updated 4/26/2005 6:48:46 PM ET 2005-04-26T22:48:46

Microsoft Corp. may rethink its decision to withdraw support for state legislation that would ban discrimination against gays and lesbians, Chairman Bill Gates says.

In an interview with The Seattle Times, Gates said he was surprised by the fierce criticism that followed the company’s decision to no longer back a state gay rights bill it had supported in previous years. (MSNBC is a Microsoft-NBC joint venture.)

The legislation failed by one vote in the state Senate on Thursday, spurring outrage among advocates who accused Microsoft of caving to political pressure from an evangelical pastor.

“Next time this one comes around, we’ll see,” Gates said in the story published Tuesday. “We certainly have a lot of employees who sent us mail. Next time it comes around that’ll be a major factor for us to take into consideration.”

Microsoft, one of the first companies to offer domestic partner benefits to gay employees, has denied that the pastor or anyone else outside the company influenced its decision. Gates said executives hadn’t expected a backlash.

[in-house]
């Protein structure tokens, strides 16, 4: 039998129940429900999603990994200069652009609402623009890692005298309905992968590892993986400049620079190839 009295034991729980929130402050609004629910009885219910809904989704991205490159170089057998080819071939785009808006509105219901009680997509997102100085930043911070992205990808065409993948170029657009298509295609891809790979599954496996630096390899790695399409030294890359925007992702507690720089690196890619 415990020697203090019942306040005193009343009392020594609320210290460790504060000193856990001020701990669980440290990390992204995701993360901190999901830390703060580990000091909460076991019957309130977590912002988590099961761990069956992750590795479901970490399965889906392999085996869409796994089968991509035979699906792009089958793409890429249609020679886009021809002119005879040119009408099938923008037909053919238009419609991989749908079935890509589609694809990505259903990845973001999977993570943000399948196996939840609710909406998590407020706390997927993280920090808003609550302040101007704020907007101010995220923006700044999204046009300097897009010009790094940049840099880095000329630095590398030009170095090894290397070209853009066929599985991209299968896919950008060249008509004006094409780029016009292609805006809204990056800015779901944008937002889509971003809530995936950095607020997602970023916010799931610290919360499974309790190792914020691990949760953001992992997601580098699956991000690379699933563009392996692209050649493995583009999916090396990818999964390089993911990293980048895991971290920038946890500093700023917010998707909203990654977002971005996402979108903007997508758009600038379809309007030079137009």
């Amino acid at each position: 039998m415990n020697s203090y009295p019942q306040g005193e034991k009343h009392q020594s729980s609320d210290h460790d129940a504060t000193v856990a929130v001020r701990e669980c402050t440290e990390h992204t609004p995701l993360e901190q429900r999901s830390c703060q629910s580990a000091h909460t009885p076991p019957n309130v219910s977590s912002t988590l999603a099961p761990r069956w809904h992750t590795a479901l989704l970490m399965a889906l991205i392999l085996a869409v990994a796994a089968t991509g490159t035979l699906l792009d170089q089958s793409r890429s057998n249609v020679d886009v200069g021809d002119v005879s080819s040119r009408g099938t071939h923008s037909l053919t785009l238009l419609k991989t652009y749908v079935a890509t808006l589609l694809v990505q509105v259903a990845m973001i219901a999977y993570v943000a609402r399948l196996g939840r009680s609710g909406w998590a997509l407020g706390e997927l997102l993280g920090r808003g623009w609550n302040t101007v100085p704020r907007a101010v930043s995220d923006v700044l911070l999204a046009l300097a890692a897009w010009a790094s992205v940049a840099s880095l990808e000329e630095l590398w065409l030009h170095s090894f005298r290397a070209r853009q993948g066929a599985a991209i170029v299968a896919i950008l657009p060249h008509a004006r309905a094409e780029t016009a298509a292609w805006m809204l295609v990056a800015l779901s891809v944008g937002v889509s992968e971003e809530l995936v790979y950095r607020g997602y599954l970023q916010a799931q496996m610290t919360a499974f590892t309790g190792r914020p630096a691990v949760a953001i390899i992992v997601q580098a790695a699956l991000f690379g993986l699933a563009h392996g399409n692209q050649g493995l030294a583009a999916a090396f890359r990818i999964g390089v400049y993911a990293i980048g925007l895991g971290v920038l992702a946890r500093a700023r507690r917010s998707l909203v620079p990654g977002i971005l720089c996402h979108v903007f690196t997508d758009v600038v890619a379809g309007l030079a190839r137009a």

“Well, we didn’t expect that kind of visibility for it,” Gates was quoted as saying. “After all, Microsoft’s position on a political bill, has that ever caused something to pass or not pass? Is it good, is it bad? I don’t know.”

Gates echoed the statement Microsoft CEO Steve Ballmer made in an e-mail to employees on Friday, explaining that the company decided before the legislative session began that it should to narrow its focus on a shorter list of issues directly affecting the business.

Two Microsoft employees had testified in support of the anti-discrimination measure.

The Rev. Ken Hutcherson of Antioch Bible Church in Redmond subsequently met with Microsoft executives and threatened to organize a national boycott of Microsoft products if it continued to support the bill.

Gates said he and Ballmer both support the measure personally but, “We won’t always pick every issue for the company to have a position on.”

Gay rights groups have said they feel betrayed.

On Friday, the Los Angeles Gay & Lesbian Center asked Microsoft to return a civil rights award it gave the company in 2001. Liberal Web bloggers have urged their critics to organize their own Microsoft boycott.

© 2013 The Associated Press. All rights reserved. This material may not be published, broadcast, rewritten or redistributed.

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